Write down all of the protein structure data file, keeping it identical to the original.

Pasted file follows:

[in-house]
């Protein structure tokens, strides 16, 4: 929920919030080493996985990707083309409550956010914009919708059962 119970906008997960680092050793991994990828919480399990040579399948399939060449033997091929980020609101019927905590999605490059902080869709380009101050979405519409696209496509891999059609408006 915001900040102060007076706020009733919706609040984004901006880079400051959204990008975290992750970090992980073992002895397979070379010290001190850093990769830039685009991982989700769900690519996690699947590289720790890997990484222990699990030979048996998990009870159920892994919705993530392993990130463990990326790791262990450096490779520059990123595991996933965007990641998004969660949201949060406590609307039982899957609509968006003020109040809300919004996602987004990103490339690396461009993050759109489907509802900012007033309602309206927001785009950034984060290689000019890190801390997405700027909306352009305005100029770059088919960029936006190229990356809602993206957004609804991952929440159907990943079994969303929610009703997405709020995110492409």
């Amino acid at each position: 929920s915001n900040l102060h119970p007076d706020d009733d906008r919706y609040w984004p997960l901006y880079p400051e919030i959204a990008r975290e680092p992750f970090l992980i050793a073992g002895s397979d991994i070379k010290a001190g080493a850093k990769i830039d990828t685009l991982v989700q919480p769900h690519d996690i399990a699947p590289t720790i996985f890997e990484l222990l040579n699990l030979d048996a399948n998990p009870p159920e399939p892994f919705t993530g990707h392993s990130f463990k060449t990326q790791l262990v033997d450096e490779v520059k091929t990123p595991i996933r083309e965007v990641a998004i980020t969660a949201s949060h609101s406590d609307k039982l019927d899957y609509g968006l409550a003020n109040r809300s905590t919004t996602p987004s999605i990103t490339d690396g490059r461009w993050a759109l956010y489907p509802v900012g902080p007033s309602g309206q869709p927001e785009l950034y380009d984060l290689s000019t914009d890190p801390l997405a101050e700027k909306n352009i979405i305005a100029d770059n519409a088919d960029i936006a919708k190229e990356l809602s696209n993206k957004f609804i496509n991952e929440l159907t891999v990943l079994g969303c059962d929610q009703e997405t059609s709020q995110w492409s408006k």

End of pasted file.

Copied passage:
[in-house]
């Protein structure tokens, strides 16, 4: 929920919030080493996985990707083309409550956010914009919708059962 119970906008997960680092050793991994990828919480399990040579399948399939060449033997091929980020609101019927905590999605490059902080869709380009101050979405519409696209496509891999059609408006 915001900040102060007076706020009733919706609040984004901006880079400051959204990008975290992750970090992980073992002895397979070379010290001190850093990769830039685009991982989700769900690519996690699947590289720790890997990484222990699990030979048996998990009870159920892994919705993530392993990130463990990326790791262990450096490779520059990123595991996933965007990641998004969660949201949060406590609307039982899957609509968006003020109040809300919004996602987004990103490339690396461009993050759109489907509802900012007033309602309206927001785009950034984060290689000019890190801390997405700027909306352009305005100029770059088919960029936006190229990356809602993206957004609804991952929440159907990943079994969303929610009703997405709020995110492409």
């Amino acid at each position: 929920s915001n900040l102060h119970p007076d706020d009733d906008r919706y609040w984004p997960l901006y880079p400051e919030i959204a990008r975290e680092p992750f970090l992980i050793a073992g002895s397979d991994i070379k010290a001190g080493a850093k990769i830039d990828t685009l991982v989700q919480p769900h690519d996690i399990a699947p590289t720790i996985f890997e990484l222990l040579n699990l030979d048996a399948n998990p009870p159920e399939p892994f919705t993530g990707h392993s990130f463990k060449t990326q790791l262990v033997d450096e490779v520059k091929t990123p595991i996933r083309e965007v990641a998004i980020t969660a949201s949060h609101s406590d609307k039982l019927d899957y609509g968006l409550a003020n109040r809300s905590t919004t996602p987004s999605i990103t490339d690396g490059r461009w993050a759109l956010y489907p509802v900012g902080p007033s309602g309206q869709p927001e785009l950034y380009d984060l290689s000019t914009d890190p801390l997405a101050e700027k909306n352009i979405i305005a100029d770059n519409a088919d960029i936006a919708k190229e990356l809602s696209n993206k957004f609804i496509n991952e929440l159907t891999v990943l079994g969303c059962d929610q009703e997405t059609s709020q995110w492409s408006k």